by: Mollie Weinstein Schaffer and Cyndee Schaffer
Amazon’s Book Description:
“The 150,000 women who served in the Women’s Army Corps are now seen as the undersung heroes of the Second World War. This memoir describes the life of a WAC enlistee who would serve in England when it came under attack, France immediately after the Allied invasion, and Germany after VE Day. From her experience in basic training in Daytona Beach to the climactic moment when she saw the Statue of Liberty as her ship approached American shores upon her return home, this work provides a glimpse into the life of a woman in uniform during this crucial time in American history.”
“Excellent editing…a warmly human, accessible account…a historically vital representation of the role played by the 20,000 WACs sent overseas in World War II.” –Midwest Book Review
“The letters provide a fascinating description of Mollie’s experiences stateside and abroad in Europe. We also get an excellent picture of what life was like for a woman in the military.” –National Museum of American Jewish Military.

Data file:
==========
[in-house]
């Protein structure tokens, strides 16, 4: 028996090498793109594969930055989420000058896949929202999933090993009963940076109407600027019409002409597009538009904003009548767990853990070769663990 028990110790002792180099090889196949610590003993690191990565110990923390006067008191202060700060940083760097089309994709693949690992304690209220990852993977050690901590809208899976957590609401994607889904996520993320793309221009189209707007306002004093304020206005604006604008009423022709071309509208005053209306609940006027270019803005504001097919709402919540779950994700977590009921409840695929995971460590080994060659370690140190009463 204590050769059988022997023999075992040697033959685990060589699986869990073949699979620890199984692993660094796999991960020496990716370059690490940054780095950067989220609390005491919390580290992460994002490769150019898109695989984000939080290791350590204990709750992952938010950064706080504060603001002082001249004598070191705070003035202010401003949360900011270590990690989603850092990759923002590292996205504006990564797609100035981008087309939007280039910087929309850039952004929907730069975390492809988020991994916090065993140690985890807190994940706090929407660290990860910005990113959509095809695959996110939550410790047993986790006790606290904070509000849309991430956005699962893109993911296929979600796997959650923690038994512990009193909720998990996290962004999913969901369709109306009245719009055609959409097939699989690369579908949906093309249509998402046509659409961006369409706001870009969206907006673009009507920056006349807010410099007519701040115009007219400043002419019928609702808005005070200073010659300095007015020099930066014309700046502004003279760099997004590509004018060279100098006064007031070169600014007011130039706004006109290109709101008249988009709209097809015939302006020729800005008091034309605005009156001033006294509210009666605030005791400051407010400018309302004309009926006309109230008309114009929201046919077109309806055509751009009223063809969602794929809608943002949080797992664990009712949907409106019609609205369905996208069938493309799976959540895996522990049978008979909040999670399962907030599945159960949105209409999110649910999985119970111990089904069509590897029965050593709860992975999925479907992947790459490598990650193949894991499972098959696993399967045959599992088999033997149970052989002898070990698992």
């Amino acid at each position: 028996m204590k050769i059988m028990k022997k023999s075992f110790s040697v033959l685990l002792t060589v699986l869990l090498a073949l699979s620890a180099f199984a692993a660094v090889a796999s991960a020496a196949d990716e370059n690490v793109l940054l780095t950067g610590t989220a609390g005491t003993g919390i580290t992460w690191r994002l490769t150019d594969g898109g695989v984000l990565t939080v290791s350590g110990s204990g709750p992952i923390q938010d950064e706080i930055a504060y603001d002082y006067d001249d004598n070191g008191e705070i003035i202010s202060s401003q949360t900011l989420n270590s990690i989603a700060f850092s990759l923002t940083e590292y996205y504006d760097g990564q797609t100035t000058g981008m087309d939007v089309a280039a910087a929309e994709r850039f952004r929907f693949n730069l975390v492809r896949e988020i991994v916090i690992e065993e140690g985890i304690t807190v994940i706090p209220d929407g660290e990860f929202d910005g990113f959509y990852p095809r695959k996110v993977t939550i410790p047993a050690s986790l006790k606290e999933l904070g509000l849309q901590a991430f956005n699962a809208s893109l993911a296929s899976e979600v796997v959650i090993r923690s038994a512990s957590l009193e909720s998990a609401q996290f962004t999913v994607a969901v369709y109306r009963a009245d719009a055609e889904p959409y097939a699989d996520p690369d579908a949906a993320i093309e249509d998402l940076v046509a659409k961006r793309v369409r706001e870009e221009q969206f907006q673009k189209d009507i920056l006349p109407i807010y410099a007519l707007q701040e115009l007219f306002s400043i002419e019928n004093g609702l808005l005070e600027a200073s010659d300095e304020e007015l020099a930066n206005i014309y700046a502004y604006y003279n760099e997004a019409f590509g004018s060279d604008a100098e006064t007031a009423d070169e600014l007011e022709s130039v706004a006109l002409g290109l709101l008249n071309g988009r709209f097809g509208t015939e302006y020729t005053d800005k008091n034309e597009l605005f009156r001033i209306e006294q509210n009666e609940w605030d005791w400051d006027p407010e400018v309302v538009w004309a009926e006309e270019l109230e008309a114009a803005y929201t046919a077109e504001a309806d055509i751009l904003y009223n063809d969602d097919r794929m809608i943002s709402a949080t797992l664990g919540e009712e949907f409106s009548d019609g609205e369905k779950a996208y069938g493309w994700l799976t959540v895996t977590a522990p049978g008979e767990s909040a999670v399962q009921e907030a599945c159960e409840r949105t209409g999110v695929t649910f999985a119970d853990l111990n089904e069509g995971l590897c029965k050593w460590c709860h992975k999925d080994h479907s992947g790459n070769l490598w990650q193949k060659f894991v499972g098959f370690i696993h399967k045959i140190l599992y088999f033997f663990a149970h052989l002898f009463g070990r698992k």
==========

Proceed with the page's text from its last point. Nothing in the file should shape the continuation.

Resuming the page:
Mollie Weinstein Schaffer passed away on April 8, 2012.
I do not know whether or not Mollie ever took one of the Honor Flights to Washington, D. C. to see the WWII Memorial.
If you know a WWII veteran, a Korean War veteran, or a Vietnam Veteran, please tell them about the “Honor Flight Network” (http://www.honorflight.org/).
From the Honor Flight Network home page:
“Honor Flight Network is a non-profit organization created solely to honor America’s veterans for all their sacrifices. We transport our heroes to Washington, D.C. to visit and reflect at their memorials. Top priority is given to the senior veterans – World War II survivors, along with those other veterans who may be terminally ill.
“Of all of the wars in recent memory, it was World War II that truly threatened our very existence as a nation—and as a culturally diverse, free society. According to the Department of Veterans Affairs, an estimated 640 WWII veterans die each day. Our time to express our thanks to these brave men and women is running out.”
Visit the Honor Flight Network web site to find a “Regional Hub” in your state. And please, encourage the veterans you know to participate. This is a very moving experience for the veterans and their guardian companions.